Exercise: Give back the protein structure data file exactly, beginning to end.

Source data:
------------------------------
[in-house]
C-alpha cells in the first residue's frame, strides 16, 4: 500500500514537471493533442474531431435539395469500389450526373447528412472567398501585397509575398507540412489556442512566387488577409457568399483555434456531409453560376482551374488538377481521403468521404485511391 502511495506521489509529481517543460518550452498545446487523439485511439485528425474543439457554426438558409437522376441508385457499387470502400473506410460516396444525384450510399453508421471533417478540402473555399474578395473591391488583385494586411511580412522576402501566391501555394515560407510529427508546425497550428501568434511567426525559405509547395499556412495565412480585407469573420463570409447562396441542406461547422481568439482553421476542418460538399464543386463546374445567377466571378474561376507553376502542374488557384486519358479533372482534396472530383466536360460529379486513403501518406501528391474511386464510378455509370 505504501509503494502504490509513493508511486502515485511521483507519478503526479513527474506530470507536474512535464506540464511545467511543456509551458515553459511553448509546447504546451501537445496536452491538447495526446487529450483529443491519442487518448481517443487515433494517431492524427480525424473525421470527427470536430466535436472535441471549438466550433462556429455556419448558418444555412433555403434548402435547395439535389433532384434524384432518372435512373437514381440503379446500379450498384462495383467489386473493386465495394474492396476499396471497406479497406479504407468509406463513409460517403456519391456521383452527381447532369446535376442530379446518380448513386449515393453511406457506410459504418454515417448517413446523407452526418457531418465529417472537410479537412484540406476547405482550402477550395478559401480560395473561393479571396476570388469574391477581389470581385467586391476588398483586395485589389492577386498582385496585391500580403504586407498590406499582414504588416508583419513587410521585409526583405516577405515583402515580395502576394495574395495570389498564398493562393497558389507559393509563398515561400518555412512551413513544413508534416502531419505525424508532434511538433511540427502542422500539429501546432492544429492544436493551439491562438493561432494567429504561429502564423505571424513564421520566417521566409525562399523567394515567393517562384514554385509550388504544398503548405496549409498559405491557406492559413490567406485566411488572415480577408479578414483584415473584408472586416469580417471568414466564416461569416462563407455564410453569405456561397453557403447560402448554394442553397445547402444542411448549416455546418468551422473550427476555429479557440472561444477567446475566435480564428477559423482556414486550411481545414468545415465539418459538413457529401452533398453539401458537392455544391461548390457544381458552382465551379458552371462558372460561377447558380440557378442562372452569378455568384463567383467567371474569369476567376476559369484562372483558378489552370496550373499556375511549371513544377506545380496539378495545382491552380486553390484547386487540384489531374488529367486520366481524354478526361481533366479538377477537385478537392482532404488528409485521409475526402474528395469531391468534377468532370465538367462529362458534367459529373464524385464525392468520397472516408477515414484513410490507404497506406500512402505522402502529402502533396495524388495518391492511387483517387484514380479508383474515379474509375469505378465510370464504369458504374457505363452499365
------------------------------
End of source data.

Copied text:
[in-house]
C-alpha cells in the first residue's frame, strides 16, 4: 500500500514537471493533442474531431435539395469500389450526373447528412472567398501585397509575398507540412489556442512566387488577409457568399483555434456531409453560376482551374488538377481521403468521404485511391 502511495506521489509529481517543460518550452498545446487523439485511439485528425474543439457554426438558409437522376441508385457499387470502400473506410460516396444525384450510399453508421471533417478540402473555399474578395473591391488583385494586411511580412522576402501566391501555394515560407510529427508546425497550428501568434511567426525559405509547395499556412495565412480585407469573420463570409447562396441542406461547422481568439482553421476542418460538399464543386463546374445567377466571378474561376507553376502542374488557384486519358479533372482534396472530383466536360460529379486513403501518406501528391474511386464510378455509370 505504501509503494502504490509513493508511486502515485511521483507519478503526479513527474506530470507536474512535464506540464511545467511543456509551458515553459511553448509546447504546451501537445496536452491538447495526446487529450483529443491519442487518448481517443487515433494517431492524427480525424473525421470527427470536430466535436472535441471549438466550433462556429455556419448558418444555412433555403434548402435547395439535389433532384434524384432518372435512373437514381440503379446500379450498384462495383467489386473493386465495394474492396476499396471497406479497406479504407468509406463513409460517403456519391456521383452527381447532369446535376442530379446518380448513386449515393453511406457506410459504418454515417448517413446523407452526418457531418465529417472537410479537412484540406476547405482550402477550395478559401480560395473561393479571396476570388469574391477581389470581385467586391476588398483586395485589389492577386498582385496585391500580403504586407498590406499582414504588416508583419513587410521585409526583405516577405515583402515580395502576394495574395495570389498564398493562393497558389507559393509563398515561400518555412512551413513544413508534416502531419505525424508532434511538433511540427502542422500539429501546432492544429492544436493551439491562438493561432494567429504561429502564423505571424513564421520566417521566409525562399523567394515567393517562384514554385509550388504544398503548405496549409498559405491557406492559413490567406485566411488572415480577408479578414483584415473584408472586416469580417471568414466564416461569416462563407455564410453569405456561397453557403447560402448554394442553397445547402444542411448549416455546418468551422473550427476555429479557440472561444477567446475566435480564428477559423482556414486550411481545414468545415465539418459538413457529401452533398453539401458537392455544391461548390457544381458552382465551379458552371462558372460561377447558380440557378442562372452569378455568384463567383467567371474569369476567376476559369484562372483558378489552370496550373499556375511549371513544377506545380496539378495545382491552380486553390484547386487540384489531374488529367486520366481524354478526361481533366479538377477537385478537392482532404488528409485521409475526402474528395469531391468534377468532370465538367462529362458534367459529373464524385464525392468520397472516408477515414484513410490507404497506406500512402505522402502529402502533396495524388495518391492511387483517387484514380479508383474515379474509375469505378465510370464504369458504374457505363452499365